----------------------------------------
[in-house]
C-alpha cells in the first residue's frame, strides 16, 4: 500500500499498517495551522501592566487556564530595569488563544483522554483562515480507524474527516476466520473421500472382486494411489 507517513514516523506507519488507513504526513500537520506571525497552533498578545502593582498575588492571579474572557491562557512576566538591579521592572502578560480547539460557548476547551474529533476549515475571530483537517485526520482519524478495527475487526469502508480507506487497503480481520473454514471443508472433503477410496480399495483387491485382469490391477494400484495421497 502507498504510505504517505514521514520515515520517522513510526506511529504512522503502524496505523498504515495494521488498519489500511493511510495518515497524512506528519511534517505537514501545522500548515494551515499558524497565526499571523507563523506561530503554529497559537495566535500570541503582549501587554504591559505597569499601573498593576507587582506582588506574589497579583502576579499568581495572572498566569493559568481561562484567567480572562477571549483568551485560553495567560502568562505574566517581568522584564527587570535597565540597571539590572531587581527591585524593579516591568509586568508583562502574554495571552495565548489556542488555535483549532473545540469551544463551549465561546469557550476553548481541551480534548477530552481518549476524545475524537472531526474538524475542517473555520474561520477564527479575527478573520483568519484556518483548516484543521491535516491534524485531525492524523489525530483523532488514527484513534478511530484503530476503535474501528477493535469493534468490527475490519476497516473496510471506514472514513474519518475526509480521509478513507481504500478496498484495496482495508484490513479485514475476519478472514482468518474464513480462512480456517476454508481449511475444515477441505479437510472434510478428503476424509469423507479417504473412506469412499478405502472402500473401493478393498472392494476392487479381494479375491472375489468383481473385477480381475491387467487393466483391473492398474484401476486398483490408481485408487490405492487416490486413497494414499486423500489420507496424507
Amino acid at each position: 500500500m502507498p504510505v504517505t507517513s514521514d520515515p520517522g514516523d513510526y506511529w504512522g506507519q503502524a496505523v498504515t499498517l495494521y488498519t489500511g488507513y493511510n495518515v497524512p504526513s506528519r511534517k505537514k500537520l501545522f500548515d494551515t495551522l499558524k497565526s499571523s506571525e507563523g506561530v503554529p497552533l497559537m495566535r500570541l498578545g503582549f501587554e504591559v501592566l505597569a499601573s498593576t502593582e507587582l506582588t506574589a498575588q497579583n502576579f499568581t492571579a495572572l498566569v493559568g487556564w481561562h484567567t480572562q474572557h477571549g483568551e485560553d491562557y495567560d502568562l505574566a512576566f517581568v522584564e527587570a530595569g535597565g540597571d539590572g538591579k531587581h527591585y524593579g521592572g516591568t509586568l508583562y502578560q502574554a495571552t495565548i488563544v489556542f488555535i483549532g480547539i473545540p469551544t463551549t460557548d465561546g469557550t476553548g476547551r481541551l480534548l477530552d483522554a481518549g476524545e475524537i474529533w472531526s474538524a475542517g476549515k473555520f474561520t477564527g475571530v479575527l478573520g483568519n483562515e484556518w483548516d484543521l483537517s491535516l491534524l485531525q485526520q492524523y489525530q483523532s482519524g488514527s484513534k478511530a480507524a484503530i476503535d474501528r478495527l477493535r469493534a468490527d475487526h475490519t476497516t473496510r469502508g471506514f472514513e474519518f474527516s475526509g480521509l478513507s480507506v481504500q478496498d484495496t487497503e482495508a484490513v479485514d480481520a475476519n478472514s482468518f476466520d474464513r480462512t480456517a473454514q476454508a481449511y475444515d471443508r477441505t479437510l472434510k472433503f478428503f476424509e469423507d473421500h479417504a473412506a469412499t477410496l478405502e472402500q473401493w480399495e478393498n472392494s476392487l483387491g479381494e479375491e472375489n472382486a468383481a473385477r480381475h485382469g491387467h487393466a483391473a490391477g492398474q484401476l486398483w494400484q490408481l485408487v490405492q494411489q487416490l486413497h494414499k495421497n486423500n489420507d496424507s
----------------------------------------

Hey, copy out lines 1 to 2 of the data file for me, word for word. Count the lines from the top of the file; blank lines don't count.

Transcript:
[in-house]
C-alpha cells in the first residue's frame, strides 16, 4: 500500500499498517495551522501592566487556564530595569488563544483522554483562515480507524474527516476466520473421500472382486494411489 507517513514516523506507519488507513504526513500537520506571525497552533498578545502593582498575588492571579474572557491562557512576566538591579521592572502578560480547539460557548476547551474529533476549515475571530483537517485526520482519524478495527475487526469502508480507506487497503480481520473454514471443508472433503477410496480399495483387491485382469490391477494400484495421497 502507498504510505504517505514521514520515515520517522513510526506511529504512522503502524496505523498504515495494521488498519489500511493511510495518515497524512506528519511534517505537514501545522500548515494551515499558524497565526499571523507563523506561530503554529497559537495566535500570541503582549501587554504591559505597569499601573498593576507587582506582588506574589497579583502576579499568581495572572498566569493559568481561562484567567480572562477571549483568551485560553495567560502568562505574566517581568522584564527587570535597565540597571539590572531587581527591585524593579516591568509586568508583562502574554495571552495565548489556542488555535483549532473545540469551544463551549465561546469557550476553548481541551480534548477530552481518549476524545475524537472531526474538524475542517473555520474561520477564527479575527478573520483568519484556518483548516484543521491535516491534524485531525492524523489525530483523532488514527484513534478511530484503530476503535474501528477493535469493534468490527475490519476497516473496510471506514472514513474519518475526509480521509478513507481504500478496498484495496482495508484490513479485514475476519478472514482468518474464513480462512480456517476454508481449511475444515477441505479437510472434510478428503476424509469423507479417504473412506469412499478405502472402500473401493478393498472392494476392487479381494479375491472375489468383481473385477480381475491387467487393466483391473492398474484401476486398483490408481485408487490405492487416490486413497494414499486423500489420507496424507